Remote monitoring: 5 ways to modernize your operation
The information needed to diagnose, treat—and even predict—plant-floor issues is now little more than an Internet connection away. Industrial organizations are starting to take advantage of better remote access capabilities.
In today’s hyper-connected world, data and information moves quickly and constantly. The industrial environment is no different. Best-in-class production companies are constantly assessing their machines—monitoring them to ensure they’re at peak performance and making adjustments when they’re not.
In the past, maintenance personnel often were forced to make those adjustments based on a less-than-complete picture due to gaps in plant-floor data. Luckily, that doesn’t have to be the case any longer. The information needed to diagnose, treat—and even predict—plant-floor issues is now little more than an Internet connection away.
Industrial organizations are starting to take advantage of better remote access capabilities. Here are some ways industrial companies can use this technology to optimize production and solve maintenance challenges:
- Gather real-time insights. Remote monitoring systems offer real-time machine production data so systems can be continuously monitored and optimized. Everything from key measurements like switch temperatures, CPU usage, and flow rates, to faults and alarms and higher-level production trends can be collected, monitored, and analyzed around the clock and around the globe.
- Diagnose the root cause of problems. Oftentimes manufacturers are cognizant of the symptoms of a major equipment issue, but diagnosing the issue and determining the best course of action is complex. The comprehensive view offered by remote access to plant-floor data makes it possible for operators to diagnose the root of the issue and apply the most appropriate solution to fix it—all without leaving the comforts of home.
- Rely on an experienced automation specialist. As today’s manufacturing staff becomes leaner, plant operators and IT staff often don’t have the training, time, or skill set to understand and address complex production issues. Third-party automation experts specialize in the area—possessing a deep knowledge of plant-floor technologies. Advancements in remote technology make it easier than ever to take advantage of this expertise. Secure Internet connections make it easy for automation professionals to help troubleshoot plant-floor issues, discover trends, and identify process improvements.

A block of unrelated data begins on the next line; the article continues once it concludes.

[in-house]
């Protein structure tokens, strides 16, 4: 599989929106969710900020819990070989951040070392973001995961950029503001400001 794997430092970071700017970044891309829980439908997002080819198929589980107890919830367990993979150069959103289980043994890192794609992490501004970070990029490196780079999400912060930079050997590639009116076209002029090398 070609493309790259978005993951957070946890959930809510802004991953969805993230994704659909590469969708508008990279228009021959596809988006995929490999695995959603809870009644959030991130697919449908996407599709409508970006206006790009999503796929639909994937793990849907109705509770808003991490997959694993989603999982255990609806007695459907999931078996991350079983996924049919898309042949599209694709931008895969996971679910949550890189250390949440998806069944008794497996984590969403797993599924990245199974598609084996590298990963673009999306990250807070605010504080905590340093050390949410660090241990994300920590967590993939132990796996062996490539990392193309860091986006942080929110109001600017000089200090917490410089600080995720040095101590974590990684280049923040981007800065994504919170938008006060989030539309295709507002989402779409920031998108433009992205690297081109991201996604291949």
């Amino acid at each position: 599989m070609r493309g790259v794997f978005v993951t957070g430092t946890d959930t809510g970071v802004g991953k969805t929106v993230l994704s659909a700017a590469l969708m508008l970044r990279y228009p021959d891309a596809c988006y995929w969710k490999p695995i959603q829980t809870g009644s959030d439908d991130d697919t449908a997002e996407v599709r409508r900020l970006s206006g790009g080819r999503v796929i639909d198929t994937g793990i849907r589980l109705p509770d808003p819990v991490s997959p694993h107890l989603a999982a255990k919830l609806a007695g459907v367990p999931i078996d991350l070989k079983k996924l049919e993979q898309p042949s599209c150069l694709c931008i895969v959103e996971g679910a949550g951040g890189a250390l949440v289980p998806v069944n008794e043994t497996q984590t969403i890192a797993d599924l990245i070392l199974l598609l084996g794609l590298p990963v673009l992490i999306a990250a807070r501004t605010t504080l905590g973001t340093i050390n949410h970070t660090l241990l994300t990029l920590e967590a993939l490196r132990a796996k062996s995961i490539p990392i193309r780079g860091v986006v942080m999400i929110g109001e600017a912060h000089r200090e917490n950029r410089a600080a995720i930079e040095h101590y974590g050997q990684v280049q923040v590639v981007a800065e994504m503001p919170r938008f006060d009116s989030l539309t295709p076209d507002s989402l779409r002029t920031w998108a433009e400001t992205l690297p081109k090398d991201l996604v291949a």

- Perform preventive maintenance activities. Don’t wait to perform routine maintenance tasks until something is already wrong. Remote monitoring can help change the status quo when it comes to maintenance. Allowing remote access to machine data enables automation professionals to access plant-floor data and perform a variety of support and maintenance activities—from suggesting overall infrastructure health improvements to monitoring individual process tags. By proactively monitoring conditions and data, specialists can remotely identify root causes and correct them before they become catastrophic issues.
- Increase visibility to remote locations. Companies with plants overseas, oil rigs in the Gulf of Mexico, and locations in a variety of other remote places often have limited, if any, access to their machines. Frequently this creates a time-consuming, not to mention costly, maintenance and repair scenario. Taking advantage of remote monitoring technologies allows global producers to access their facilities and equipment regardless of location. Working with specialists trained to monitor these facilities can save additional time and money.
Jon Furniss is global product manager for Rockwell Automation.
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After almost a decade of uncertainty, the confidence of plant floor managers is soaring. Even with a number of challenges and while implementing new technologies, there is a renewed sense of optimism among plant managers about their business and their future.
The respondents to the 2014 Plant Engineering Salary Survey come from throughout the U.S. and serve a variety of industries, but they are uniform in their optimism about manufacturing. This year’s survey found 79% consider manufacturing a secure career. That’s up from 75% in 2013 and significantly higher than the 63% figure when Plant Engineering first started asking that question a decade ago.